DTA

Digital Theses Archive

 

Tesi etd-03252021-170655

Type of thesis
Dottorato
Author
FIORELLO, ISABELLA
E-mail address
isabella.fiore92@gmail.com
URN
etd-03252021-170655
Title
Multifunctional miniature machines inspired by climbing plants
Scientific disciplinary sector
ING-IND/34
Course
Istituto di Biorobotica - BIOROBOTICS
Committee
relatore Prof.ssa LASCHI, CECILIA
Keywords
  • biodegradable materials
  • Bioinspiration
  • climbing plants
  • ecosystem conservation
  • microfabrication
  • smart attachment devices
  • soft materials
  • soft robotics
  • two photon lithography
  • unstructured environments
Exam session start date
04/06/2021;
Availability
parziale
Abstract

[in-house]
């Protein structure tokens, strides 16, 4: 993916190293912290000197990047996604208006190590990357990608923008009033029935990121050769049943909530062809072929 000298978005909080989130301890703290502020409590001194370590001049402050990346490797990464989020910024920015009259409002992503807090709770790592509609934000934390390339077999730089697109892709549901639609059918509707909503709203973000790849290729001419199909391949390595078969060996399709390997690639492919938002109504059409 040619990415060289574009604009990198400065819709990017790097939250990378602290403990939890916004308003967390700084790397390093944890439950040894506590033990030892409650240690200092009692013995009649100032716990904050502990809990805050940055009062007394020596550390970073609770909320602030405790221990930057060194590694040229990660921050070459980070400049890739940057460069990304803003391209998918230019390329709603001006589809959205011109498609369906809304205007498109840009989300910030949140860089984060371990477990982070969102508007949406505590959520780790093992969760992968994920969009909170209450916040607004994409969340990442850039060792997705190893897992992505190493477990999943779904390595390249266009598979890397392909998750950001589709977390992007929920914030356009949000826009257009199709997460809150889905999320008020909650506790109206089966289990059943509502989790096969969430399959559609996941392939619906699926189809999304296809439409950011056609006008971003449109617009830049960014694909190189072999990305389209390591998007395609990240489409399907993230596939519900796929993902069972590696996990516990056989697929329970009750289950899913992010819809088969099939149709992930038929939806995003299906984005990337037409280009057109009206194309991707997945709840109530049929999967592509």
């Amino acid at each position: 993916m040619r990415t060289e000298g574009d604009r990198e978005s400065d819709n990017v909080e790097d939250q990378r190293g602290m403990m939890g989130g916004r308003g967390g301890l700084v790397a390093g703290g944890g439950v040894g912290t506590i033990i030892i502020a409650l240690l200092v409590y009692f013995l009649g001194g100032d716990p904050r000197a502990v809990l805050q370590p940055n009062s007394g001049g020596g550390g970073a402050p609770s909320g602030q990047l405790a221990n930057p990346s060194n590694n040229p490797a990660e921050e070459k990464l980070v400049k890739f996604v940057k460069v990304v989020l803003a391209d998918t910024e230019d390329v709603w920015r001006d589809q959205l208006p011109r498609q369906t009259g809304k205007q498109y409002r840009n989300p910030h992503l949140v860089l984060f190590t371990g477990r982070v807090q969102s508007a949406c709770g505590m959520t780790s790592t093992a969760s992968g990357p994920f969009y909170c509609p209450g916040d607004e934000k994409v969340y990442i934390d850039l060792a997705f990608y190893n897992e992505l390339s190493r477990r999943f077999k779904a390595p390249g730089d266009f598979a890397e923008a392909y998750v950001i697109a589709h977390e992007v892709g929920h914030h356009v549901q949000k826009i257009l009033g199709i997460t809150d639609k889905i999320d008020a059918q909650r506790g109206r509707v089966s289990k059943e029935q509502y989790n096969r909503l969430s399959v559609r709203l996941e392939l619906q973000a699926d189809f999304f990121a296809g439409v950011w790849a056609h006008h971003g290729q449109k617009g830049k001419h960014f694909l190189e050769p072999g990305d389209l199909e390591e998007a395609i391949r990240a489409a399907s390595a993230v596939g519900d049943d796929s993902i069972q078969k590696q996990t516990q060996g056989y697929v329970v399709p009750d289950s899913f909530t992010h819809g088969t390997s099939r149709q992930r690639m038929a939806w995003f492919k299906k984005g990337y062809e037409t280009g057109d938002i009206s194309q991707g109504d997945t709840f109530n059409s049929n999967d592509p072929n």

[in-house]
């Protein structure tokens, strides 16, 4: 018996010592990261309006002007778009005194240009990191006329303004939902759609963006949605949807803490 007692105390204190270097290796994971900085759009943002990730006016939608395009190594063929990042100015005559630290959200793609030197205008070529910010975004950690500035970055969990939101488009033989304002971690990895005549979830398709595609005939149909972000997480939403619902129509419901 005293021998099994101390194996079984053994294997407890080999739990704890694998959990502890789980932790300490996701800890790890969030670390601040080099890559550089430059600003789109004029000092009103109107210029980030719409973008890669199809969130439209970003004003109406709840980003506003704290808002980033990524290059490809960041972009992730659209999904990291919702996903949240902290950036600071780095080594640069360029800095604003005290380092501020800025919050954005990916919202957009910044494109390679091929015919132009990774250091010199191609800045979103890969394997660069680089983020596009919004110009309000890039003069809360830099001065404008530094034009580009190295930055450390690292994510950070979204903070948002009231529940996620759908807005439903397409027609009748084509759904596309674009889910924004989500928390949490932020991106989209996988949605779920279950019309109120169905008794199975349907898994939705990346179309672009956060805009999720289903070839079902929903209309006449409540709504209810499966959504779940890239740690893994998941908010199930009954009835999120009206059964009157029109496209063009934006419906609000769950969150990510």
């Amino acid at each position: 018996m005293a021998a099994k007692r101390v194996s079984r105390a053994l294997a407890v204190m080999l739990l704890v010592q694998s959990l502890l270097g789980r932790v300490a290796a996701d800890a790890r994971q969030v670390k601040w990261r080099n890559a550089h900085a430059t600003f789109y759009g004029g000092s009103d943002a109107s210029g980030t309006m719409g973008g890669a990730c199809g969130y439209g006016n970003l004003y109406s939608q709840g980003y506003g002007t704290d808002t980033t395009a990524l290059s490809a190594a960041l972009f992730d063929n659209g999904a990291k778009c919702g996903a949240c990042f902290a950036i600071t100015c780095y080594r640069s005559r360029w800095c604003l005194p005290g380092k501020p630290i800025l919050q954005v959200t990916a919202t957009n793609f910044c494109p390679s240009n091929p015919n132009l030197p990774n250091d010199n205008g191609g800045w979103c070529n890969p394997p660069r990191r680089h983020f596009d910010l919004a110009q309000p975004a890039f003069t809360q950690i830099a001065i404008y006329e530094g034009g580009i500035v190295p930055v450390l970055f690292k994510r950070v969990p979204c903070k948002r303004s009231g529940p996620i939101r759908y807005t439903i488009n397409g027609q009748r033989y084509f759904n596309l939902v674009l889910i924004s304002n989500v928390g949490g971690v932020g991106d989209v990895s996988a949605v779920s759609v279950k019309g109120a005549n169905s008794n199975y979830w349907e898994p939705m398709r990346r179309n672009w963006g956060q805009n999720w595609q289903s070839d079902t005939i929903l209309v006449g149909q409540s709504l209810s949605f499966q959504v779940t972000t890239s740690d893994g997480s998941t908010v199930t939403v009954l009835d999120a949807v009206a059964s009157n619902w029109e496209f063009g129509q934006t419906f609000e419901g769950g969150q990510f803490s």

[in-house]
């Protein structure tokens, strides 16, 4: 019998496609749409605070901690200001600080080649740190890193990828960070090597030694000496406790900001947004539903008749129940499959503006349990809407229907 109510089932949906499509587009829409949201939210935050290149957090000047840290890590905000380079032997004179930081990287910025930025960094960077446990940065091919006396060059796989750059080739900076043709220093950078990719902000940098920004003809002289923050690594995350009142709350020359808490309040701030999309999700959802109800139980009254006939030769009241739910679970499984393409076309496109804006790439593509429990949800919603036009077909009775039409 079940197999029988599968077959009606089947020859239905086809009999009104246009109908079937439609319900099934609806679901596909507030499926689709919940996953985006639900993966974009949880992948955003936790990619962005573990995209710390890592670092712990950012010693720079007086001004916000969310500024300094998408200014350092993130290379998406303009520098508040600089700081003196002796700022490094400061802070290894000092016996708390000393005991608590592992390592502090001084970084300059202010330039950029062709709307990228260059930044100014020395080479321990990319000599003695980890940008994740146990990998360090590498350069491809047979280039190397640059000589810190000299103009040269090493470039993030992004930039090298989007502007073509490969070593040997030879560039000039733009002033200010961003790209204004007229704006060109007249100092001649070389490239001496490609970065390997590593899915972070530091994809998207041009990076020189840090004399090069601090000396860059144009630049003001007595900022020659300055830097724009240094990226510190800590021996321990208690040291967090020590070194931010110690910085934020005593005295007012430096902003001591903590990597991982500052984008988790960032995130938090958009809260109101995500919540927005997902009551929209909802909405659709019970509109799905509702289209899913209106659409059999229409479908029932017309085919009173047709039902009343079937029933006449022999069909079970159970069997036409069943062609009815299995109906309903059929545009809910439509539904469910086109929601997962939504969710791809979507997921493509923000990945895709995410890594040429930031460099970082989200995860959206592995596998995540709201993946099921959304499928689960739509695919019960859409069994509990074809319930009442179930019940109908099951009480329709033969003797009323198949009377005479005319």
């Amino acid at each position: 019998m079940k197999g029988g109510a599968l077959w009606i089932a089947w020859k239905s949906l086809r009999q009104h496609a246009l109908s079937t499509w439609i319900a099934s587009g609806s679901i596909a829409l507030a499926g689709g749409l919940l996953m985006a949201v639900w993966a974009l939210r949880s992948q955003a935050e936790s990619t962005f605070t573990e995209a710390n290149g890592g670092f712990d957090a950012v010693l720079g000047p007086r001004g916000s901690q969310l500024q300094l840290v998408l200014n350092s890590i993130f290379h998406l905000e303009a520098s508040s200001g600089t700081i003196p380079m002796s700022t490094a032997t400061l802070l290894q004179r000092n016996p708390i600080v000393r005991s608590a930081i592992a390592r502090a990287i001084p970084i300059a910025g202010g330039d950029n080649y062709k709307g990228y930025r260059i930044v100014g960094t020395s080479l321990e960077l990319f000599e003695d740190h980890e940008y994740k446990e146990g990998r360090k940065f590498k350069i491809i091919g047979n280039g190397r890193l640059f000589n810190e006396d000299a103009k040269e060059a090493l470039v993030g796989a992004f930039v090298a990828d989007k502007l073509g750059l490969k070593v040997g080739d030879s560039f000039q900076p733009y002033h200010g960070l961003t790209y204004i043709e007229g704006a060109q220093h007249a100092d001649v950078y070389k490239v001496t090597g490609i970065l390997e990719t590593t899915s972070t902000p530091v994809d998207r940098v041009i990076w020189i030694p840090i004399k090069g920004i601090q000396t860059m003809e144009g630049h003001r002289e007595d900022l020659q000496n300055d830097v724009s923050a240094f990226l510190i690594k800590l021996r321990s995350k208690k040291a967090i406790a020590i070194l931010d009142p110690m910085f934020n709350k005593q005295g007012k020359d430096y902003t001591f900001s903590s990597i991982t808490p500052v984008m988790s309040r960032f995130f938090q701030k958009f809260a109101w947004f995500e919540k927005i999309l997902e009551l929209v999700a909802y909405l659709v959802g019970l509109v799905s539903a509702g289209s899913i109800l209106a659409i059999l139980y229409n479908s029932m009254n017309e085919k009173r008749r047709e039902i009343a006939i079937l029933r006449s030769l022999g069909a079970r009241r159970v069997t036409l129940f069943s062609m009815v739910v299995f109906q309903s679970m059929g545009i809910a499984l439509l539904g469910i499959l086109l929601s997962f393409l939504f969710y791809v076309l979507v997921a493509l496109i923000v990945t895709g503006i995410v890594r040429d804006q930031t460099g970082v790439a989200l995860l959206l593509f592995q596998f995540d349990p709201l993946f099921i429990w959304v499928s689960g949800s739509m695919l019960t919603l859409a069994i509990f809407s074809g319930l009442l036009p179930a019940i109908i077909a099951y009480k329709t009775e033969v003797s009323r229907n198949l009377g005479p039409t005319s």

One of the major challenges in robotics and engineering is to develop efficient technological solutions that can cope with complex environments and unpredictable constraints. Taking inspiration from natural organisms is a well-known approach to tackling these issues. Climbing plants are an important, yet innovative, source of inspiration due to their ability to adapt to diverse habitats, and can be used as a model for prototyping soft robots and smart devices for exploration and monitoring in unstructured and dynamic environments.<br>This PhD dissertation relates to the development of novel soft- and miniature machines inspired by climbing plants. With this in mind, the morphological and biomechanical features of selected natural plant species were investigated to extract the biological benchmarks necessary for an artificial translation. The extracted benchmarks were used to design climbing plant-inspired systems, made with different manufacturing techniques, including two-photon lithography, moulding and casting of different materials.<br>Inspired by the ratchet-like attachment mechanism of the hook-climber Galium aparine, flexible micro-patterned devices were developed and fully characterized for reversible attachment via mechanical interlocking over a wide range of rough surfaces. The devices have shown the strongest shear-dependent attachment to skin tissues and textiles, showing high potential for clothing, biomedical and soft- and micro-robotics fields. Then, flexible and self-dissolving G. aparine-inspired devices were proposed for multifunctional directional attachment to natural plant leaves surfaces, allowing precision plant monitoring, locomotion and molecular delivery. These devices may lead to a novel vision by acting in the dense vegetation for mapping and preserving the ecosystem. Three different hook-based environmental demonstrators were built for precision leaf applications, including miniature soft sensors measuring temperature, humidity and light in leaf proximity, on-leaf-locomoting light-driven robots, and self-dissolving hooks for in-plant drug delivery. In addition, a micro-snap fastener with micro-spines was developed taking inspiration from the shape of Rosa arvensis prickles. These devices demonstrate to be promising for controllable release of objects, showing high potential in robotic and space applications for manipulation and sampling at microscale level. Preliminary results about the variation of biomechanical parameters along hook-climber stems and a deeper 3D reconstruction of twining plants and tendrils are reported.<br>This research pushes forward the perspective to use multifunctional climbing plant-inspired machines in natural unstructured environments, facing the complexity to operate in a dynamic real-world scenario.
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